One of the things I'll be eternally grateful for are the love and support of my children and husband; they are quite simply the most wonderful people in the world and my life was so empty before I met them/had them. Mothers always feel guilty for one reason or another, but I have to say I think my kids are pretty happy at the moment. It's been a tough time recently for my son - he's apparently 'talented and gifted'- at school but things are starting to look up there. My daughter is completely obsessed with High School Musical (I think I can probably sing every single song in the three films off by heart now), just as I was with Grease at her age. It's lovely sometimes when history repeats itself and lovely to share it with my daughter, through a mother's eyes.
In the madness, I do find times to spin, knit and dye. I've really enjoyed spinning some Bluefaced Leicester and (British) Merino that I got from the wonderful Bluefaced.com , which I then dyed with tea and turmeric (mordanted in potassium alum). It's fantastic how easy it is to dye with tea and the vibrant yellow you get from turmeric is fantastic (it reminds me of daffodils for some reason).
Bluefaced leicester: top dyed with tea, middle natural, bottom dyed with turmeric
Here are some more that I did a few weeks ago...
Another experiment with concentrated cake dye! Poppy Red & Navy Blue. Yarn (absolutely delicious Falkland Wool, purchased from World of Wool) was soaked in warm water & white vinegar for approx 1 hour and then I painted on some of the food dye (I didn't rinse out the vinegar on purpose). Then it got zapped in the microwave until it was good and steamy, and left to cool overnight. The result from only painting a few sections was that it ran and mized together, to make soft pinks, purples & mauves. Such good fun!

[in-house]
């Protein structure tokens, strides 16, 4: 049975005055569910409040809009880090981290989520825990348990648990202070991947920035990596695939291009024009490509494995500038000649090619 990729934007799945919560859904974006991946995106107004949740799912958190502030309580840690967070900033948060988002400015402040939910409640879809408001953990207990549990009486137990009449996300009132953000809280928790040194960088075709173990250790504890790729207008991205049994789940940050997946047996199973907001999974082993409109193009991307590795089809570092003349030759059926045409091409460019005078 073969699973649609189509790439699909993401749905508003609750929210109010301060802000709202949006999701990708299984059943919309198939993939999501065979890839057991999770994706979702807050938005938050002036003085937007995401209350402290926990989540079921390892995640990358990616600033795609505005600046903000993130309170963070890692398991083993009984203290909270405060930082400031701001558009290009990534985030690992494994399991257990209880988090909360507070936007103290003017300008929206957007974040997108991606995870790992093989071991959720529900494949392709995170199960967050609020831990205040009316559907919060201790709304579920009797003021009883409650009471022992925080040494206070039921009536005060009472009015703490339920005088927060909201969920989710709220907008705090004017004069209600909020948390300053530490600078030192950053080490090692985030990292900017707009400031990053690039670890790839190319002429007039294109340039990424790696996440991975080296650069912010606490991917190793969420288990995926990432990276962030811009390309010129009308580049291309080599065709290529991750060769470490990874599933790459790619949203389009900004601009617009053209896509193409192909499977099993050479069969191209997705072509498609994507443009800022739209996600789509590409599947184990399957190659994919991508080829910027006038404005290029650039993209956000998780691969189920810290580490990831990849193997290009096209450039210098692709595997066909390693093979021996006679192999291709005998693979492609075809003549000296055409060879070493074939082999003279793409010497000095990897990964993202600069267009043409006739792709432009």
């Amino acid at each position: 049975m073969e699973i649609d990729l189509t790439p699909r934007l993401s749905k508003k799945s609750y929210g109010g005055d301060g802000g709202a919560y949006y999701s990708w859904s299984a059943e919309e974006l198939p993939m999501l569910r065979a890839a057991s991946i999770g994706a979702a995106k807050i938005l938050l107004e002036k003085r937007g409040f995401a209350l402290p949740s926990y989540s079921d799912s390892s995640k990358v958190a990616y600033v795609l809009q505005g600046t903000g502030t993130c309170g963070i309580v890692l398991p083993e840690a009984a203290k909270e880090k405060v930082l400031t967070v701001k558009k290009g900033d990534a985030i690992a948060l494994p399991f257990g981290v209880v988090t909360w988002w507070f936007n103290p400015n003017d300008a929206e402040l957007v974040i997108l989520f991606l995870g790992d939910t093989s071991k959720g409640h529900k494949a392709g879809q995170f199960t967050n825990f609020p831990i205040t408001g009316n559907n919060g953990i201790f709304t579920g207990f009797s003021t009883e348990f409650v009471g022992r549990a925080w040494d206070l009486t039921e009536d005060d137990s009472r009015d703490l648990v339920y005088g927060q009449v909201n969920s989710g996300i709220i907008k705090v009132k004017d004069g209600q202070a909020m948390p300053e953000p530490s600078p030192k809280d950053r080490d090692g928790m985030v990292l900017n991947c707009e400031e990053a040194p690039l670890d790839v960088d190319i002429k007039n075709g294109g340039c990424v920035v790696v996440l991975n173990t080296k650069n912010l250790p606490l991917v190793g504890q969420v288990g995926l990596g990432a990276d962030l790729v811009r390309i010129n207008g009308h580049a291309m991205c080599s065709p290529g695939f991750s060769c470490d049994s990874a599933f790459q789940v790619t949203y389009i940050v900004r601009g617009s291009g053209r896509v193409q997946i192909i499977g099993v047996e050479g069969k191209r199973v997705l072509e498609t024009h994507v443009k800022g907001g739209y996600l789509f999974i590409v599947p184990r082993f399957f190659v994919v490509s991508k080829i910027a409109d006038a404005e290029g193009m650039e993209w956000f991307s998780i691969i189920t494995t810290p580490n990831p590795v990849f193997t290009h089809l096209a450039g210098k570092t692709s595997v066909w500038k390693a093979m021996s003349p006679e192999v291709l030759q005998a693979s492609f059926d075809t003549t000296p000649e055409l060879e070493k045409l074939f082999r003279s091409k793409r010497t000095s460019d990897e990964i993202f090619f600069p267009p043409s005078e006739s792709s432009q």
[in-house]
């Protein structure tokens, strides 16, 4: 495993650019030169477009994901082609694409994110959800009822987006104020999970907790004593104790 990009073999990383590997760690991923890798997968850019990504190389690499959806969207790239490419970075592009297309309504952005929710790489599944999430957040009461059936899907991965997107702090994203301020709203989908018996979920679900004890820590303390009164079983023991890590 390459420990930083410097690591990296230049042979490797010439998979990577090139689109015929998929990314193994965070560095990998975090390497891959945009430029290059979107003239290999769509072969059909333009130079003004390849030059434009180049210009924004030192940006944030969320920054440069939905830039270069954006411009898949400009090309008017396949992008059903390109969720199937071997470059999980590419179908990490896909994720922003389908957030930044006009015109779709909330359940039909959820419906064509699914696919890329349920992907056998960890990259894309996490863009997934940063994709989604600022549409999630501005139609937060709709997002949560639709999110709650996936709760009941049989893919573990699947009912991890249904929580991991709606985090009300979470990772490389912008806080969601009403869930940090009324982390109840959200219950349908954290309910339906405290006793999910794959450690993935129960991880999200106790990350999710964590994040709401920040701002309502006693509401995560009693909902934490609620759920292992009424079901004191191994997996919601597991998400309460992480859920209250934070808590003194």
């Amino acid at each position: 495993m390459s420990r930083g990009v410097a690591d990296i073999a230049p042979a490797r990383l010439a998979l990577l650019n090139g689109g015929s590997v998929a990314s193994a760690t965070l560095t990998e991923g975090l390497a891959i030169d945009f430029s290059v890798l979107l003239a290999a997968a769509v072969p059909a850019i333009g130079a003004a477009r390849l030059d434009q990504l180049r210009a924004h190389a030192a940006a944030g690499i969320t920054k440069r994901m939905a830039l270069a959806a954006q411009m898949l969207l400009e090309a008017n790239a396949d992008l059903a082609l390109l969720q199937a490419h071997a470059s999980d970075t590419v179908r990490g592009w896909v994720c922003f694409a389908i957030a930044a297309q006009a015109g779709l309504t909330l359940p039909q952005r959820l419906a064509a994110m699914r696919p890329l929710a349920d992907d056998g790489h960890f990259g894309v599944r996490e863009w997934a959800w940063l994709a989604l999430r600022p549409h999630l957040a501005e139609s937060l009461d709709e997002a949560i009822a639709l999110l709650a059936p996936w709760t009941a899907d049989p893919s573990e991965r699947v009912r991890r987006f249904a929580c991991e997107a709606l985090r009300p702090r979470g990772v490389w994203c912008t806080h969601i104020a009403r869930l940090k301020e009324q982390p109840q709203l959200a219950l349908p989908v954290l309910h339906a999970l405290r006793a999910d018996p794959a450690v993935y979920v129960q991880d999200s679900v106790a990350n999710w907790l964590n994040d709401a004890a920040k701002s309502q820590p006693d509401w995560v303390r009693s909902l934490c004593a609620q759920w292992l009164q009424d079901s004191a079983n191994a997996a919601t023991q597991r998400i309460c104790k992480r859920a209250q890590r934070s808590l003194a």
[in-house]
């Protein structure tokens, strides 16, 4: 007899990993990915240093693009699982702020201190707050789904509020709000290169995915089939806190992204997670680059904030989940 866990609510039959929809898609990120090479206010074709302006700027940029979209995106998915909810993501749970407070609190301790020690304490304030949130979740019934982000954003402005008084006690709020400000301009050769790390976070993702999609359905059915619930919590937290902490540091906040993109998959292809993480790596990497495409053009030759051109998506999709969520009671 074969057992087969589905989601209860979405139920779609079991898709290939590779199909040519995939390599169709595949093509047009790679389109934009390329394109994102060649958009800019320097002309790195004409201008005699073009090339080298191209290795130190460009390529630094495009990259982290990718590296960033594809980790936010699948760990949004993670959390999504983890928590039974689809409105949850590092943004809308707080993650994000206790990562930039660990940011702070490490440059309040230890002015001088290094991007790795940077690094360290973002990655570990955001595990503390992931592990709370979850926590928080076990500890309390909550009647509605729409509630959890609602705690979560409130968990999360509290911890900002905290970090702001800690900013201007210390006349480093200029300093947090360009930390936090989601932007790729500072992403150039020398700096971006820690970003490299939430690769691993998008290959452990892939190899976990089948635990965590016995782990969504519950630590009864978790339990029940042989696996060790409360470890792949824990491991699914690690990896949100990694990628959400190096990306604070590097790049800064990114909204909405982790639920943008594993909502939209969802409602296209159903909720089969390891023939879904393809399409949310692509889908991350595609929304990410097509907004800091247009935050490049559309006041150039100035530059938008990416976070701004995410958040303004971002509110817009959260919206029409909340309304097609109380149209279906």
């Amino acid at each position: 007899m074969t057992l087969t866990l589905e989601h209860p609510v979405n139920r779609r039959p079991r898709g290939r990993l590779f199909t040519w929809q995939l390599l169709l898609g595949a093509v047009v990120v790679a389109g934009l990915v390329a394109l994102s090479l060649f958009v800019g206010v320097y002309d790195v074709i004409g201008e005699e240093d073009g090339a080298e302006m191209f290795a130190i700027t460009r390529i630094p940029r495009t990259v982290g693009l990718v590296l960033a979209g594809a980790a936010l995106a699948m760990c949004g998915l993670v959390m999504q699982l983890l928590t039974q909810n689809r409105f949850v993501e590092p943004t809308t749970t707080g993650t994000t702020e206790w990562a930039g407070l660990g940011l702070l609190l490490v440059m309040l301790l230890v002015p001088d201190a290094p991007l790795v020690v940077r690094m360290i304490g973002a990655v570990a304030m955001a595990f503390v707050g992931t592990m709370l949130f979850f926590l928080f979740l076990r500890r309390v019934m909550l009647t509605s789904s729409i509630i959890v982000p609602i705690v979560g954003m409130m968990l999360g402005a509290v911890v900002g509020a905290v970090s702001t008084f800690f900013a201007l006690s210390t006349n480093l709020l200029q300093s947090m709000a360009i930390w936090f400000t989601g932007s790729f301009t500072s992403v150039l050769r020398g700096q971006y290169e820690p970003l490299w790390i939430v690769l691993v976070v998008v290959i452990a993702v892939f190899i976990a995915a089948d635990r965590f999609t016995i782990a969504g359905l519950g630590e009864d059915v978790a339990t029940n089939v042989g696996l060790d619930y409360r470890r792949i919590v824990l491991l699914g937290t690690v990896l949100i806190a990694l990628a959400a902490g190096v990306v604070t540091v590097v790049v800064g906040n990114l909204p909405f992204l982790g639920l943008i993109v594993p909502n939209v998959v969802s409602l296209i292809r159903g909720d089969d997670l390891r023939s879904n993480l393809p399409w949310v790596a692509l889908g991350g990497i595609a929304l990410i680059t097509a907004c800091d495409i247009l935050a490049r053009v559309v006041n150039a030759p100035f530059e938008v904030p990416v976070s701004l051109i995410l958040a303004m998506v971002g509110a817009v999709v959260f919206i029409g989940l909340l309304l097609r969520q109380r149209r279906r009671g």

And here's one I'm super happy with. It's BFL/Tussah Silk (again from World of Wool), dyed in Poppy Red food dye with some tea bags thrown in half way through (it had gone almost fluorescent orangey-red). This was spun one evening after a long day which is probably why it's not the best spinning I've done of late, but I really do love it. The photo doesn't do it justice. It's such gorgeous soft stuff.
In the post today I got a fantastic package which has prompted me to write this post. It's from Debbie, the Mulberry Dyer:
It's part one of Debbie's dye club. This month: Weld (also known as Dyer's Rocket). I've had the pleasure of dyeing with this stuff before, and my word does it stink! It smells like cabbage, really stinky cabbage. But it dyes the most beautiful yellow you can imagine. I plan to tinker around with the acidity of one of the dyebaths (by adding vinegar) so it will be interesting to see what it turns out like.
One of the things I LOVE about natural dyeing is the time it takes. It had given me such a profound respect for our ancestors. It takes a long time - soaking the yarn, scouring it, mordanting it, soaking the dyestuff, preparing the dyebath, dyeing the yarn, leaving it to cool (always the worst part for me!) and then rinsing and drying. Can you imagine how difficult this was in the olden days?!